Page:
Also a thing I had to do was take care of a bunch of the cotton batting layer that had started coming up and through the shell. That’s something that’s hard to explain, but many Meiji Era kimono, and especially uchikake (outer wedding kimono) have a layer of cotton fluff going all the way down to the hem, and even at the openings of the sleeves. For several reasons, over time this cotton can start creeping through the silk. And when it does that, it can snag and pill on all kinds of shit, and then it becomes a massive pain in the ass to get rid of. I had to deal with that on this Meiji Era furisode before. I dealt with it by using a straight razor. I handled this one the same way, but it presented me a unique challenge, WHICH BRINGS ME TO A SPECIAL UPDATE:

Welcome to the Becky Was Fucking Wrong About Some Shit corner. Today, we’re covering how I have been using the word “rinzu.” Now in case anyone hasn’t noticed yet, I am fluent in Japanese in the same way that if a cow is born in a tree, it’s a bird. I’ve had a lot of terms explained to me, but unless someone is willing to get really specific, sometimes the best I’ve got is whatever general thing someone gave me at the time or whatever exists in English print about it.

I’ve been telling you that “rinzu” refers to a pattern woven into the silk. I’m fucking wrong. “Rinzu” refers to how silk is woven to make it shiny. Now, patterns woven in silk can be rinzu, but that alone does not make them rinzu. The word I really want when I am talking about patterns and images woven into the silk is “jimon,” which literally means “base pattern.”

When I originally learned the word “rinzu,” I learned it from an Issei (first generation Japanese immigrant) lady who was a seamstress by trade, so I just never thought to question or fact check her. But I can actually see why specifics like this might get lost in translation–because she was not a kimono seamstress. From now on, I will be using the correct term. Thank you all for learning with me.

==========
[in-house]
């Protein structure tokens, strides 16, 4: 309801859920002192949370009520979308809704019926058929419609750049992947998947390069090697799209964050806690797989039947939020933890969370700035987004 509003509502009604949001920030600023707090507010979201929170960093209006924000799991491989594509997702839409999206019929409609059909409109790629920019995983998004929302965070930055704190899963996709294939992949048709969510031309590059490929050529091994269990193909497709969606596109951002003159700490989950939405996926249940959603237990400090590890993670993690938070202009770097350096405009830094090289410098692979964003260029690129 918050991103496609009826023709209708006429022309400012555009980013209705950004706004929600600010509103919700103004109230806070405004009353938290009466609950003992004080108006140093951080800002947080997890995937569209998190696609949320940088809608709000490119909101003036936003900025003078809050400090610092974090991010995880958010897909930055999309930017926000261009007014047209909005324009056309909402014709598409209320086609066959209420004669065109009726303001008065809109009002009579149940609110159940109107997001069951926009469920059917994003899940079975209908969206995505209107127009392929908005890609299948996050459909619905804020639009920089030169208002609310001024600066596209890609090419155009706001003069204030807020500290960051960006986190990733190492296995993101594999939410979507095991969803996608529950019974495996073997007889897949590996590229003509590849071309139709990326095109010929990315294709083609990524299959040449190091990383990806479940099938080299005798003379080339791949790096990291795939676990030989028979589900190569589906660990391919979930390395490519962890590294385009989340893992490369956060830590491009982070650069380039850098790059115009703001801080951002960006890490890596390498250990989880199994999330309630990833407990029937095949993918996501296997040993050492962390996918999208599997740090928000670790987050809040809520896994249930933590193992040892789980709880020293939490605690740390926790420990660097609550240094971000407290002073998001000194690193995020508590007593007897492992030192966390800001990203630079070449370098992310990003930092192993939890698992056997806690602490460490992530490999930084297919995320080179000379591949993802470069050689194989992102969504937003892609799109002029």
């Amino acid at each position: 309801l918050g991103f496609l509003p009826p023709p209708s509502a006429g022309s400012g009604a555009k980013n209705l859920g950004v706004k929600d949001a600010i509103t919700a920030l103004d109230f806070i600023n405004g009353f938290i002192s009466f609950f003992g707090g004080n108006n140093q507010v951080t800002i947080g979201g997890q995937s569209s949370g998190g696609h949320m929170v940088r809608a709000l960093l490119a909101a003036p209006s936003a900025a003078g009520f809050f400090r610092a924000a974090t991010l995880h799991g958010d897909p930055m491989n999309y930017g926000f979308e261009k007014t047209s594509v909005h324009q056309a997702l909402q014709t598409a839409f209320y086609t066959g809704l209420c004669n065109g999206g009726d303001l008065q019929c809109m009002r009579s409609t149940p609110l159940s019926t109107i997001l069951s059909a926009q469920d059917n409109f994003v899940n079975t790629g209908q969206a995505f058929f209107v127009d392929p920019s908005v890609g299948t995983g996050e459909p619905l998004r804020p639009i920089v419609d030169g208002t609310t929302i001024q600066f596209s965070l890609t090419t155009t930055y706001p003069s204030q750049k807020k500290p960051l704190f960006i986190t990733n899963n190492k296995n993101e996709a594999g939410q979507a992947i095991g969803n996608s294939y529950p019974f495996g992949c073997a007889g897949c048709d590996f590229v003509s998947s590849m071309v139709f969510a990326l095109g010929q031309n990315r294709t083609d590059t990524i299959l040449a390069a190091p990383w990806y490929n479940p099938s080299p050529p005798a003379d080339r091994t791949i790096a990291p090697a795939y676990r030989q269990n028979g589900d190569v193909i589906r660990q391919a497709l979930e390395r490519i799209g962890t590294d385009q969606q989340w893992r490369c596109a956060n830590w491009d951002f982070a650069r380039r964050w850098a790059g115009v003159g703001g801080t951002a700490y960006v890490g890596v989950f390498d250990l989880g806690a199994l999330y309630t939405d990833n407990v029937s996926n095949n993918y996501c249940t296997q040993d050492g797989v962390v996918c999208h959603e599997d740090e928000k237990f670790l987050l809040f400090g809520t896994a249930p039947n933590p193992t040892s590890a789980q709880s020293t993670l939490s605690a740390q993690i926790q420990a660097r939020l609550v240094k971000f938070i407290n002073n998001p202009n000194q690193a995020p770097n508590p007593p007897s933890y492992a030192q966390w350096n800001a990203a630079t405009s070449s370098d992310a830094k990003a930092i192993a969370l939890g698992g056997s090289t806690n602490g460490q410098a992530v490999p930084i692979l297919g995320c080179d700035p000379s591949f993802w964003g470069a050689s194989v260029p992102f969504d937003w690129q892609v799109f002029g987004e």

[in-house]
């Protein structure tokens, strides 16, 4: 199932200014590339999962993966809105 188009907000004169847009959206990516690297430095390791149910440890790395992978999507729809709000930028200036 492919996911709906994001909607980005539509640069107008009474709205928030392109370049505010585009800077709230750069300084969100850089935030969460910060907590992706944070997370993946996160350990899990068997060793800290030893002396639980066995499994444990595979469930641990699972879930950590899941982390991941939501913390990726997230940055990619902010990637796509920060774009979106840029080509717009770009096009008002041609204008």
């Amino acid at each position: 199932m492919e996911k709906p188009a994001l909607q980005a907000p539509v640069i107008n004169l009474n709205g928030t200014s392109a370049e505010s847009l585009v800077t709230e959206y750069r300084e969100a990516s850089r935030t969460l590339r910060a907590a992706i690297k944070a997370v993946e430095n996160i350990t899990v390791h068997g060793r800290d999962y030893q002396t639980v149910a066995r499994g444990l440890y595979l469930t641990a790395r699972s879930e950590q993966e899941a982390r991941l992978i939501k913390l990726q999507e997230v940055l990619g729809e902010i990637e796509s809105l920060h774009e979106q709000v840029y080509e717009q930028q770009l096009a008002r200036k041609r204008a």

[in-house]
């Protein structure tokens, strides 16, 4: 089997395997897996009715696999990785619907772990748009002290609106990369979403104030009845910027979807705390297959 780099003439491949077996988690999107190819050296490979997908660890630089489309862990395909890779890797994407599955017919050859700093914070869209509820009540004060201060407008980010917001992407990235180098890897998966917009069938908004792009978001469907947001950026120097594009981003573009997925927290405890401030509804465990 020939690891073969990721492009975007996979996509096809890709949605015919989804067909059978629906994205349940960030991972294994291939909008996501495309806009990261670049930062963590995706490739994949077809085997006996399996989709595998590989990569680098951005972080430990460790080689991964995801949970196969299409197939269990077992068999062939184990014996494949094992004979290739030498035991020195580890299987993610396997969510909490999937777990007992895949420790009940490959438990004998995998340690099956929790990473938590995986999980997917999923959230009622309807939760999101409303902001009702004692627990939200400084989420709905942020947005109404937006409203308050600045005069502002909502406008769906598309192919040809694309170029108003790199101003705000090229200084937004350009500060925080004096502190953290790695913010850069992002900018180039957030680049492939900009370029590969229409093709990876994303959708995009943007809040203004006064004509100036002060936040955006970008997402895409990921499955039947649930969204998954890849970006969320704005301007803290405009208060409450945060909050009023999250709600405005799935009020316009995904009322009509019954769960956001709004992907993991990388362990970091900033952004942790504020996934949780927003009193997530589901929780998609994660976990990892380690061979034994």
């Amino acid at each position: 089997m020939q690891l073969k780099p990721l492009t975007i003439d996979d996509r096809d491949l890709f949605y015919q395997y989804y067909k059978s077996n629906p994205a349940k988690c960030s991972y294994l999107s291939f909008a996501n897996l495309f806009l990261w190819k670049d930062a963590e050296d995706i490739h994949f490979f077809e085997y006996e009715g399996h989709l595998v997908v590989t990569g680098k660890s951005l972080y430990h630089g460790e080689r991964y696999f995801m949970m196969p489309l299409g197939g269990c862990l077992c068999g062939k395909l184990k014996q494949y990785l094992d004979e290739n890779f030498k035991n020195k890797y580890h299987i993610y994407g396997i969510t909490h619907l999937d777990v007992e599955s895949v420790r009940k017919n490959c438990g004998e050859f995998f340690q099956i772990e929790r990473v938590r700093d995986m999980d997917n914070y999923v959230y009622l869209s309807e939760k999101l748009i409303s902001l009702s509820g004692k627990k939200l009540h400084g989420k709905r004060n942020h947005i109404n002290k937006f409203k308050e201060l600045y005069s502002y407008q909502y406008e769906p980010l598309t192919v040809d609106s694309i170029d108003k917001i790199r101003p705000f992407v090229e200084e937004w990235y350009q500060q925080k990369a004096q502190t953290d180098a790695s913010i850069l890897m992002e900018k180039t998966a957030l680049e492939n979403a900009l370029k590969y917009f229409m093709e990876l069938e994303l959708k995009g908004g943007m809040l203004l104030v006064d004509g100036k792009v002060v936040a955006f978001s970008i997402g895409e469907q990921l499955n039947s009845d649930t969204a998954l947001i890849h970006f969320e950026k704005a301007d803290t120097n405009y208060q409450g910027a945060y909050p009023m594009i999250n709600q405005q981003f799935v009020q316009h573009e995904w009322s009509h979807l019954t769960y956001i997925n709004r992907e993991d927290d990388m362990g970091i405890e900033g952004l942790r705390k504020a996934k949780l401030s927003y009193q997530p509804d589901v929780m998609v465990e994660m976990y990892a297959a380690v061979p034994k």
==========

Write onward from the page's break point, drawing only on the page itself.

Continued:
Anyway, here’s why I said this. I used a straight razor to remove the pills. I had to do it over jimon. It took literally a month to do that. Fucking shoot me.

The sound of the shotgun chk-chking means that it’s time for me to end this entry, and to describe this piece properly as we close this restoration. She is a magnificent Meiji Era (October 23, 1868 to July 30, 1912) uchikake, with an all over jimon (woven pattern) of sho-chiku-bai (plum, bambo, and pine) on deep, warm black silk. On the skirt is a yuzen (resist dye technique) of wild nami (waves) with the takarabune (Treasure Ships of the Seven Lucky Gods), carrying the takaramono (treasures). The treasures include the kozuchi (lucky mallet), kakuremino (lucky raincoat), kagi (keys to the gods treasures), kakuregasa (a hat or umbrella depending on who you ask that makes you invisible), the makimono (scrolls of life and wisdom), the hagoromo (robe of feathers that lets you fly), orimono (brocade rolls), kanebukuro (a purse that always has money), and nunubukuro (bag of fortune). You can also see a few Hojyu, which depending on who you ask are flaming pearls or just balls of energy that bring gold and silver.

There are tsuru (cranes) in flight above the ships and big, poufy matsu (pine) embellished with gold and urushi (lacquer) threads. She bears five kiri (paulownia) kamon (family crests).

I am now so exhausted that I’m seeing double, and I think I’ve done my final victory lap for now. I’m going to bed.

BYE.